Free Quotes?!

Take that "free quotes" sticker off the side of your van!!

Ok so I totally get the free quote thing.

I would generally be a bit peeved if I went to get new curtains or a lounge suite or anything else along those lines and someone said to me it would cost me money for them to provide me with that price.

However, considering that pricing for a house project is a heck of a lot more involved than that surely, they are not the same thing nor should they be treated as though they are?

You're adding value

It has been proven time and time again, that people do not value things that they get for free.

So, in the instance of you not charging a fee for pricing someone’s plans, why should they value all the work you put into that if you are just giving it away?

Does that mean you are also not valuing your own time?

How would your family feel about that considering they are often the ones missing out while you are slaving away in the wee hours working on a quote?

This fella might be familiar

I met a guy at a seminar I gave a while back, he looked tired, and he asked me how best to handle a situation where he had spent three weeks of his time pricing up a job for a lady who had come to him.

He presented the price to her, and her first reaction was, oh, that’s way too expensive, I can’t afford that.

Poor guy looked almost broken just while he was telling me!

She then went on to ask him what could be done to reduce the cost significantly, and then expected him to work through the changes with her designer to make it happen.

He dutifully did as he was asked, wasting more precious time prior to him being paid a cent.

Even after the changes were made, it was still outside of her budget as her situation had changed, and she asked for more cost-cutting ideas.

At this point, he was at the end of his tether and almost catatonic at the thought of spending any more time on the job, but also feeling like he had gone so far he couldn’t walk away.

Change is afoot

My opinion was that the pricing exercise should have been outsourced at a cost, or completed in-house at a cost right from the get-go.

The conversation also should have been had that budgetary exercises could have been completed at the early stages to ensure the house could be completed near her budget prior to the design being completed, and the client wasting too much of hers or the builders time.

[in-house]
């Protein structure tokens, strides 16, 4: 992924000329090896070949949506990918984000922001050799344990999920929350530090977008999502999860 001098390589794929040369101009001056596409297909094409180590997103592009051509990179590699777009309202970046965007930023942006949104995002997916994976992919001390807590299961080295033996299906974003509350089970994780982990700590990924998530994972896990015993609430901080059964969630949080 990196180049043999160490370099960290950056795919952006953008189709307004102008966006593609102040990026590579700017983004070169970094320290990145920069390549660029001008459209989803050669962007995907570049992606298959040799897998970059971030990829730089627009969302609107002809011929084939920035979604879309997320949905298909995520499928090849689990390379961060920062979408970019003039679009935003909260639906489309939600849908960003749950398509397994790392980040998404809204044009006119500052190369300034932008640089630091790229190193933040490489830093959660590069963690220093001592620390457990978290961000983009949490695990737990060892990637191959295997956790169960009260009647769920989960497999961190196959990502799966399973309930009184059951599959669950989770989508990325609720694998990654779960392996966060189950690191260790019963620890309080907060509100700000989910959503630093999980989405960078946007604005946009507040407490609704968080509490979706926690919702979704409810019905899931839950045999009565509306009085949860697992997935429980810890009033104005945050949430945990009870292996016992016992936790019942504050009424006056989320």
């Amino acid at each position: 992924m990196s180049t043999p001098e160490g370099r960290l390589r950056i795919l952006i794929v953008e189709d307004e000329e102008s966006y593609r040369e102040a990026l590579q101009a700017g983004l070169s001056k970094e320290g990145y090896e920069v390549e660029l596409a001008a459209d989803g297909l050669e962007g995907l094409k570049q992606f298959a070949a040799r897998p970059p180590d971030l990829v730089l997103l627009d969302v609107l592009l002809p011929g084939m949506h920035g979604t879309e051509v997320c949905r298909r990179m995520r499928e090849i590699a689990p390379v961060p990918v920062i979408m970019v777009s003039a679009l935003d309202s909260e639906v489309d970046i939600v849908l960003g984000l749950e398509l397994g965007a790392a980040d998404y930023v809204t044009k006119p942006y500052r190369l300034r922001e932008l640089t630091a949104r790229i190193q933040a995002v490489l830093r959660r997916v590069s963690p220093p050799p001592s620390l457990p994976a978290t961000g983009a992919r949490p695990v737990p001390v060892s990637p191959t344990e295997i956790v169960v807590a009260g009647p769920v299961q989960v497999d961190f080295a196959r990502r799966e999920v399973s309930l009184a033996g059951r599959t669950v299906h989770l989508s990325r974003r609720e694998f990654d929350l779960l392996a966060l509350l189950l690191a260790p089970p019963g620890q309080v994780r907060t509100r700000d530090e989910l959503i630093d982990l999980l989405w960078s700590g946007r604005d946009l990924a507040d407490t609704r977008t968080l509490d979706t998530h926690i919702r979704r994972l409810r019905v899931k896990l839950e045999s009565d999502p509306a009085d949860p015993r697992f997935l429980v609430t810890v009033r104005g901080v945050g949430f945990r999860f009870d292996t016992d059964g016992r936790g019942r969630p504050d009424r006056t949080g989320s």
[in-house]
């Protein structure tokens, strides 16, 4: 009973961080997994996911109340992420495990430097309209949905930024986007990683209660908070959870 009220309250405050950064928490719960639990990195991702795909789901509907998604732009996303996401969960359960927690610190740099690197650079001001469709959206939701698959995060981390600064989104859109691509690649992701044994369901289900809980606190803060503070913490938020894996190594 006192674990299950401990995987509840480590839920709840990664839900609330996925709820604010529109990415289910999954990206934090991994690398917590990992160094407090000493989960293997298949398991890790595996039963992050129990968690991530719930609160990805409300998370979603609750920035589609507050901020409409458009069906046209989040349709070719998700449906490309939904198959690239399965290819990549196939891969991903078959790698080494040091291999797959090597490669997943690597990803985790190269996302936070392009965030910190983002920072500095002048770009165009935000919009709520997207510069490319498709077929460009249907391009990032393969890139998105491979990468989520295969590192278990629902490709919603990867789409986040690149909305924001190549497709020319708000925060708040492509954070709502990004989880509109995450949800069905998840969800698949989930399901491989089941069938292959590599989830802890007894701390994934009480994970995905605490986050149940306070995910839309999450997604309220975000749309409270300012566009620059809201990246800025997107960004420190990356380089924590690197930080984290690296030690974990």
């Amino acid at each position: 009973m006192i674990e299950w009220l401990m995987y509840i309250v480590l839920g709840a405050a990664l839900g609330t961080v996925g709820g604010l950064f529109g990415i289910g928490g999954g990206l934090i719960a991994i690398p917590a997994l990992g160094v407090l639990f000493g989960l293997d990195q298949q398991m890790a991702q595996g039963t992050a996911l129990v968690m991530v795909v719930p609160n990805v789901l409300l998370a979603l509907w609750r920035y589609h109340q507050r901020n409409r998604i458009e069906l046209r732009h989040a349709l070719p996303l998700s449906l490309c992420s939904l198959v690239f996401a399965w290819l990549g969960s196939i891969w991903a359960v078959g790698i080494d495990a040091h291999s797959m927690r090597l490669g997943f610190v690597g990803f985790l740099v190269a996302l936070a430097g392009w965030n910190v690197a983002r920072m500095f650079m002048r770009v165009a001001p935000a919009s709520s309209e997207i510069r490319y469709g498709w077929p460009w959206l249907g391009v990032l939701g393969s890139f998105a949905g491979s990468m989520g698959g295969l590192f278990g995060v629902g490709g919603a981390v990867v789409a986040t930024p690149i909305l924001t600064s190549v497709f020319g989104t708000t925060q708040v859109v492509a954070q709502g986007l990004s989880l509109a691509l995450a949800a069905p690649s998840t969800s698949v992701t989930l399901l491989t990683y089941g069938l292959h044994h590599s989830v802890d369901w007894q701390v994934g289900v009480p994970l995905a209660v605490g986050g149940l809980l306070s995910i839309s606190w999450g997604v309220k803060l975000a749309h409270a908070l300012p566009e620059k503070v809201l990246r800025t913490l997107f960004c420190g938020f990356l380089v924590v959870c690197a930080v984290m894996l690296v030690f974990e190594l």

Luckily, as I saw in Auckland at the seminars there does seem to be a shift in the mindset of SME builders.

It is slow, but it is happening!

Guys are starting to remove that ‘Free Quote’ sticker off the side of their vans and are utilising some of the awesome professional services contracts, available via building associations to officially engage clients.

This is enabling the conversation toward being able to charge clients for pricing alongside design prior to signing off on the building contract.

By creating a ‘new normal’ around charging for quotes the whole industry will follow suit.

So don’t let that be a segue into feeling like those who offer pricing for free are more competitive.

It’s definitely a false economy!

Do your clients currently pay for quoting? Need help talking to them about paying for it? We can help.


  1. Darrell on July 11, 2019 at 3:48 pm

    Hi Team,
    i am also a QS for a busy construction company. Whilst we do a lot of competitive tender work for our clients we are always asked about quoting for small residential (usually) projects, renovations etc. Our policy is also to charge a fee with the proviso of crediting the fee if we are successful with securing the project. Otherwise we send a current list of charge up rates with margins, P & G expenses etc.
    I agree if we can all band together & rid the industry of the free quoting myth – the sooner the better.

    • admin on July 11, 2019 at 4:37 pm

      That’s a brilliant way to deal with it, this notion of spending hours and hours pricing a job for free needs to change. It’s not as simple as asking for a subcontractor quote on one element, pricing an entire project is a lot more complex and time-consuming and holds far more risk! Residential builders could also take their lead from commercial tender situations, where the cost of pricing is also built into offsite overheads (and therefore margin on all jobs won). At the end of the day, as you have been, the only way to educate homeowners looking for a price from builders that there is a cost involved in building up the quote is for those being asked to quote to educate them. Eventually, there will be a market shift! Thanks for your comment Darrell

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